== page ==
Monday, June 1, 2009
General Motors Corp. filed for Chapter 11 bankruptcy early Monday, marking the humbling of an American icon that once dominated the global car industry and setting up a high-stakes gamble for U.S. taxpayers.
The bankruptcy filing, made in the U.S. Bankruptcy Court in Manhattan, marks the climax of a lengthy debate over the auto maker’s future after it sought a bailout from the U.S. government in December to stay alive. In the end, GM couldn’t complete its restructuring out of court and filed for bankruptcy-court protection to get billions more in aid from U.S. taxpayers.
The question now facing 56,000 auto workers, 3,600 GM dealers and the Obama administration: Will it work?
The U.S. government has agreed to provide GM with another $30 billion in aid, in addition to the $20 billion the auto maker has already borrowed, to see it through its restructuring and exit from bankruptcy protection. In return, the government will get a controlling stake in the company. The Canadian and Ontario governments are putting in $9.5 billion for a 12.5% stake.
The reorganization faces myriad risks, ranging from legal challenges to the uncertainty of when consumer demand for new cars will rebound. In becoming GM’s new owner, the government is also entering largely unexplored terrain filled with political minefields, notably the possibility of meddling by Congress in the company’s daily operations and business plans.
In bankruptcy, the auto maker will split apart into two companies: a leaner new GM and a so-called old GM, which will include the pieces that will be wound down. GM intends to accomplish the split through a Section 363 sale, which would transfer the new GM assets to an entity owned by the U.S. and Canadian governments, the United Auto Workers union and the company’s unsecured creditors.
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Even if a new GM emerges swiftly from bankruptcy, the administration will face a thicket of challenges, including closing more than a dozen factories and shedding the Pontiac, Saturn, Saab and Hummer brands. Shepherding these unwanted parts of GM — the so-called Old GM — through liquidation in court could take years, with potential extra costs to taxpayers if the process bogs down.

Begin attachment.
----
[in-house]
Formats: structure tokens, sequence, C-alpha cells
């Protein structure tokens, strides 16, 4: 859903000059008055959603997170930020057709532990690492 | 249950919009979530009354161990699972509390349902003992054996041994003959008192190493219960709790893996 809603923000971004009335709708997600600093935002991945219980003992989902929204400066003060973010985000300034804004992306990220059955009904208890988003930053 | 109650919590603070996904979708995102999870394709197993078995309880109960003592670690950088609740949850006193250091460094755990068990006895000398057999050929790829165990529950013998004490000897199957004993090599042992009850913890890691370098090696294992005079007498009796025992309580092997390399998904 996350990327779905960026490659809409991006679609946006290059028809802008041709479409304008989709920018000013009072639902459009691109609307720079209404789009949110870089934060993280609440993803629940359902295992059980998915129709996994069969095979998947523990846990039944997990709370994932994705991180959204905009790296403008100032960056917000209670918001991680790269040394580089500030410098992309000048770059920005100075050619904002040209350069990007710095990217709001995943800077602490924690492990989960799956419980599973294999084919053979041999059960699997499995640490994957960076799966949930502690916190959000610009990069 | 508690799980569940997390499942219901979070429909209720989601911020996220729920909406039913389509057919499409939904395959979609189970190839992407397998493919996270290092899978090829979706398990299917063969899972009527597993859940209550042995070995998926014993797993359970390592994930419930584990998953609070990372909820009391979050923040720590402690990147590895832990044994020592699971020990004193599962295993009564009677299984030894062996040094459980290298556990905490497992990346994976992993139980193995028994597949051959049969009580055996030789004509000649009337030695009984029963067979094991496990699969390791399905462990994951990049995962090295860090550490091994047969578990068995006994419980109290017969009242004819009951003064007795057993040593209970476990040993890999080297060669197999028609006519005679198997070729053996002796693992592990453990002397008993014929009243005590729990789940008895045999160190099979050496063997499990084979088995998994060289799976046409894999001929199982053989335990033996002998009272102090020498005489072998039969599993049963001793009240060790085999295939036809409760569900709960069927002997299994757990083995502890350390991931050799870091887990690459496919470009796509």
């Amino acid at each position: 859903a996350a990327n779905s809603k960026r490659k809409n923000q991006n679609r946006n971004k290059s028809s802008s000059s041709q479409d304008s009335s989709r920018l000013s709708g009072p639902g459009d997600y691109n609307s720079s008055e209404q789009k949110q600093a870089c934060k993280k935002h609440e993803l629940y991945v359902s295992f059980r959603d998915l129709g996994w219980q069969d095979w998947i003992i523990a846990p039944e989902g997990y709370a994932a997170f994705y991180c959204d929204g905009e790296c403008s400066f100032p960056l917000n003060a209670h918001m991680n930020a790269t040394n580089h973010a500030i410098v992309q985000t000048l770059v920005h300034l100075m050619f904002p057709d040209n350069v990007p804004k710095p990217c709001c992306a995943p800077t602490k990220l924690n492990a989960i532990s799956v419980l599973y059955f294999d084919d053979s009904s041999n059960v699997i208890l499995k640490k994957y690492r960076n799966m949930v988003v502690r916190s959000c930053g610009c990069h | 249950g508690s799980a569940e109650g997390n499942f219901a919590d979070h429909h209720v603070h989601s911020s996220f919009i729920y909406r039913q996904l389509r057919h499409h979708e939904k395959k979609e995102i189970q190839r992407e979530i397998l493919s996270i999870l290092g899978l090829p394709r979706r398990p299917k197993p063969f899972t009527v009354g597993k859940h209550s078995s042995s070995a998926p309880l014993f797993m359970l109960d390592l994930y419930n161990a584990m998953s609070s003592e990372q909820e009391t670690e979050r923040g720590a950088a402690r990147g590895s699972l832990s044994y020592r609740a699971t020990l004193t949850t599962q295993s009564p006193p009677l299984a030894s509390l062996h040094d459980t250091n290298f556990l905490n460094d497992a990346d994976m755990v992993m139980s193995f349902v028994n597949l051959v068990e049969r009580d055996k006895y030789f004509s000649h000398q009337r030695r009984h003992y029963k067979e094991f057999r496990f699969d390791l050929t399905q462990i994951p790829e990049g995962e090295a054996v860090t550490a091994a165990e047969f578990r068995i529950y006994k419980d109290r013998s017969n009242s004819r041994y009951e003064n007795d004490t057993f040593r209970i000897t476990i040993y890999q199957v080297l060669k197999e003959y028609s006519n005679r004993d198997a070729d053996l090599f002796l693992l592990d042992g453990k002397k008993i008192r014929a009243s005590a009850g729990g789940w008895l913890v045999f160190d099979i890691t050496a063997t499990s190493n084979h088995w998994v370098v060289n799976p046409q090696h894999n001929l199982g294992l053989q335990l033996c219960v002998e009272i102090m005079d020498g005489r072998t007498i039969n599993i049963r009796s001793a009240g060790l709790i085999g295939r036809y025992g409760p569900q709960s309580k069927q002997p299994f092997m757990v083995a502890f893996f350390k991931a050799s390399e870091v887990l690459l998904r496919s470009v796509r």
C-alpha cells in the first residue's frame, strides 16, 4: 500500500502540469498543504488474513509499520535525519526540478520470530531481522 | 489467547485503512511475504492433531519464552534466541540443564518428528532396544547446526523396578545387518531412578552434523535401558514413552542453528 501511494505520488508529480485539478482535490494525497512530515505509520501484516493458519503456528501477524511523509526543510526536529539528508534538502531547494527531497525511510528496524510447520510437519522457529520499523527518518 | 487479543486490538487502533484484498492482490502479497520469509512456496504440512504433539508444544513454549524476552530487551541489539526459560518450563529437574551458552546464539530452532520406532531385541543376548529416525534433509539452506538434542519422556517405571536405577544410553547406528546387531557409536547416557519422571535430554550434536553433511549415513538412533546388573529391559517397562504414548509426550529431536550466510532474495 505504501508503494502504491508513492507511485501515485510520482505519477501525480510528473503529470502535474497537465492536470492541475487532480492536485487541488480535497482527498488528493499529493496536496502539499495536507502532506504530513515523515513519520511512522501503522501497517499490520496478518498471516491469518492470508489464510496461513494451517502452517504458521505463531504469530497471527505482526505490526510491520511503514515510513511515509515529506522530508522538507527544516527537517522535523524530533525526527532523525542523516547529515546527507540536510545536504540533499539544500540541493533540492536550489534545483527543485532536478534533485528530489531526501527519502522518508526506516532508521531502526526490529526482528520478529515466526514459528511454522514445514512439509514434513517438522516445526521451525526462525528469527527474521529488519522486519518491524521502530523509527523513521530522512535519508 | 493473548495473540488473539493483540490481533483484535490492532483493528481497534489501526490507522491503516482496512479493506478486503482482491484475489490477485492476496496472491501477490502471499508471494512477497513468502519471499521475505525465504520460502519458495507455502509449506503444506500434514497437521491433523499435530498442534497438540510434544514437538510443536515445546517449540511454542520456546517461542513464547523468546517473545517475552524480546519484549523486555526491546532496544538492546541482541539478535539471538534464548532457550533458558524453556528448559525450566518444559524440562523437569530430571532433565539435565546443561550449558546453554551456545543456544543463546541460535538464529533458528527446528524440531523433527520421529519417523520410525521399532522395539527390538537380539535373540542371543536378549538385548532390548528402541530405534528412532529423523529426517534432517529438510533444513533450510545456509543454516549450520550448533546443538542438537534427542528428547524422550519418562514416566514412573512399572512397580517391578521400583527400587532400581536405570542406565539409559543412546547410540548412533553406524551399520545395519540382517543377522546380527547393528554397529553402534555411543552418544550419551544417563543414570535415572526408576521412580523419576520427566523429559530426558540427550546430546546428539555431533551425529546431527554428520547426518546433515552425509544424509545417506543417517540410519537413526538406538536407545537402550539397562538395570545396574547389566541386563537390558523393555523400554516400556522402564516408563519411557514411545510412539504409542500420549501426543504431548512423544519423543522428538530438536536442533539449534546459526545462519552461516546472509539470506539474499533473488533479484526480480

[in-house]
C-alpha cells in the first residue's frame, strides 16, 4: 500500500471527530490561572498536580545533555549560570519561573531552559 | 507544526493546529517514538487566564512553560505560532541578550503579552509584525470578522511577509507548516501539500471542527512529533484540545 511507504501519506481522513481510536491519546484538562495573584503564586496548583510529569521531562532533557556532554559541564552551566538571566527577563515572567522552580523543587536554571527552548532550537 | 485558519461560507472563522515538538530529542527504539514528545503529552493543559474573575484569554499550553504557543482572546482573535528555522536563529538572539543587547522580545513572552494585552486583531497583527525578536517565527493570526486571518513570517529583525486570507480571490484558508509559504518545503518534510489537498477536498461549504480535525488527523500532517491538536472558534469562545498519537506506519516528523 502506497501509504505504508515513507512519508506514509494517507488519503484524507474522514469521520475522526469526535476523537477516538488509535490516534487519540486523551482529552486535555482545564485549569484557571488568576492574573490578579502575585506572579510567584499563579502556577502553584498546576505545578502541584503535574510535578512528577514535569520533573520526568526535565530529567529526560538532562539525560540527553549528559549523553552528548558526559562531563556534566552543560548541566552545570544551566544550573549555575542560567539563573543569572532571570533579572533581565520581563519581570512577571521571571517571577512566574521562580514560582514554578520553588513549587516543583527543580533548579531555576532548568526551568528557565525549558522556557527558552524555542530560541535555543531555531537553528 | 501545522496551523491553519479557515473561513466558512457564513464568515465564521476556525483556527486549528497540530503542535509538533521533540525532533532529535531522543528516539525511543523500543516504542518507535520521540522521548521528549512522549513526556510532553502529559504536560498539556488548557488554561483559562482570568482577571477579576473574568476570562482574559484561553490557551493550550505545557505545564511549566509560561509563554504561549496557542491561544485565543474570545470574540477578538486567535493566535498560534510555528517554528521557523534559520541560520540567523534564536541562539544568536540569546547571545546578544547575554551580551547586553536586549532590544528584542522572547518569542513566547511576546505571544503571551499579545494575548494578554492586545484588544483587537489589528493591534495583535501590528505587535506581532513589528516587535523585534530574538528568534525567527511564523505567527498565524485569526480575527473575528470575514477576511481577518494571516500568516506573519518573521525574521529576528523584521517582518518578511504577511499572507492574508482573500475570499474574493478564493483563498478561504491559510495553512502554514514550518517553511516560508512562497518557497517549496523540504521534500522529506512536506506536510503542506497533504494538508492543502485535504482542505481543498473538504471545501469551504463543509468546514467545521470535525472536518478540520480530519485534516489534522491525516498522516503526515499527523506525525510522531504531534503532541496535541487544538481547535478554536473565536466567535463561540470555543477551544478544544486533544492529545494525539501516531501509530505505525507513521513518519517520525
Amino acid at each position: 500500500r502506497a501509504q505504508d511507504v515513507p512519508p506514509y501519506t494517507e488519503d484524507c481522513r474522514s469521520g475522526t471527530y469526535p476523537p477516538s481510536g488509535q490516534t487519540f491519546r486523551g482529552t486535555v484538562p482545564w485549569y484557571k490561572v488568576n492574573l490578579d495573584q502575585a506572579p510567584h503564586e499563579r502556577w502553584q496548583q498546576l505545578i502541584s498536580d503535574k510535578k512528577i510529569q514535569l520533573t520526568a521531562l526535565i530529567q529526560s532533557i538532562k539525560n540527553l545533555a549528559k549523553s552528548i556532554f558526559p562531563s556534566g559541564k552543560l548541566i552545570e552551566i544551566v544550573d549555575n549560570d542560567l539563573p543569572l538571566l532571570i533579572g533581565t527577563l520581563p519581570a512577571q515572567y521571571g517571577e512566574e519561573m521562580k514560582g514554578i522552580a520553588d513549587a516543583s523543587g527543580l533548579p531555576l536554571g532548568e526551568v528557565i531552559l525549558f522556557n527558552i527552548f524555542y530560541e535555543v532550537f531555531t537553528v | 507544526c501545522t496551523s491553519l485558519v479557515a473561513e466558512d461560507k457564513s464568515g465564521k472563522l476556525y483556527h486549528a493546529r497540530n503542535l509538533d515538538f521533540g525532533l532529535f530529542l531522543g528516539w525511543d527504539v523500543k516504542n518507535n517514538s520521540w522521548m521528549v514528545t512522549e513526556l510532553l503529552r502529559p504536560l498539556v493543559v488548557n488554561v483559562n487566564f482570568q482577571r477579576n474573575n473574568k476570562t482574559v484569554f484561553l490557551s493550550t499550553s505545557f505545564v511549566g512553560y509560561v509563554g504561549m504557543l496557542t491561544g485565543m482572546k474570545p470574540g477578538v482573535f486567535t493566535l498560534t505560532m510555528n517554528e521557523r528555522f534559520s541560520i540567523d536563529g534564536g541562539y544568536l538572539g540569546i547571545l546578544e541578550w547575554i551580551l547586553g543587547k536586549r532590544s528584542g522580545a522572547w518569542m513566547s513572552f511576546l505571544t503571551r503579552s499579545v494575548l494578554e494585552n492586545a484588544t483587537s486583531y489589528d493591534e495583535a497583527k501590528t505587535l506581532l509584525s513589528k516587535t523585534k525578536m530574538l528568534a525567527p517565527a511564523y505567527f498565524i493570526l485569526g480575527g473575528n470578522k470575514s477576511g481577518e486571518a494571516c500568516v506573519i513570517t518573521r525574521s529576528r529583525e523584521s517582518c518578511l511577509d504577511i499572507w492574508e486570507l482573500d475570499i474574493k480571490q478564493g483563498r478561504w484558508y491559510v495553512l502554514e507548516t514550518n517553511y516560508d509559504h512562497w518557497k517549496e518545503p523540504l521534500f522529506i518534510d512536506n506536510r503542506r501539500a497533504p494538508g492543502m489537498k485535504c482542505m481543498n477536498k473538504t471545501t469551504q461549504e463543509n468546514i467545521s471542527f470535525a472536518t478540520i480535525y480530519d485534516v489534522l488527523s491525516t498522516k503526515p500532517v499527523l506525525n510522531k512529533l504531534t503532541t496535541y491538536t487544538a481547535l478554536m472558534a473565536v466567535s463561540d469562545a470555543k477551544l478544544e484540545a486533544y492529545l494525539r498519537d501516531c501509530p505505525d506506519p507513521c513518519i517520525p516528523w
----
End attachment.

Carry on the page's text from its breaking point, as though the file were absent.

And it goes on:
Monday, GM said it will shutter 17 factories and parts centers by the end of 2011, including seven factories in Michigan and plants in Ohio, Indiana and Tennessee. Two of the closures had been previously announced, including a castings factory in Massena, N.Y., which closed May 1. Three of the facilities to close are parts centers and three factories could reopen if market demand rebounds.
GM’s restructuring has been carefully planned by the company itself and the Treasury Department, but it faces some uncertainty now that its fate is in the hands of a bankruptcy judge. The judge chosen to handle the case will have a major impact on the outcome of the case, especially if dissident bondholders mount a legal challenge to the restructuring. There’s also the risk that consumers will be scared off by the company’s Chapter 11 filing, causing sales to fall even further.
And unknown is how the cost of restructuring both GM and Chrysler LLC would have compared with the cost of letting both companies fail in terms of lost wages, disruptions among car-parts makers and the broader economic fallout. Chrysler, which could emerge from bankruptcy as soon as Monday, will be controlled by Italy’s Fiat SpA under its own risky revamping.
Bankruptcy should allow GM to pull off one of the most expedient downsizings in the industry’s 120-year history. Long hampered by laws, union strife and management practices that kept it from fast action to fix problems, GM plans to eliminate almost all of its debt, halve its U.S. brands, shutter 2,600 dealers and rewrite labor contracts almost overnight.
Emerging sometime this summer would be a GM with a cleaner balance sheet and slimmer operations than the company that has posted deep losses since 2005. GM has burned through $33.6 billion in cash the past four years. Under its restructuring plan, GM will shed more than $79 billion in debt, gain work-force savings worth billions of dollars a year, close unneeded facilities and reduce its dealer network by 40%.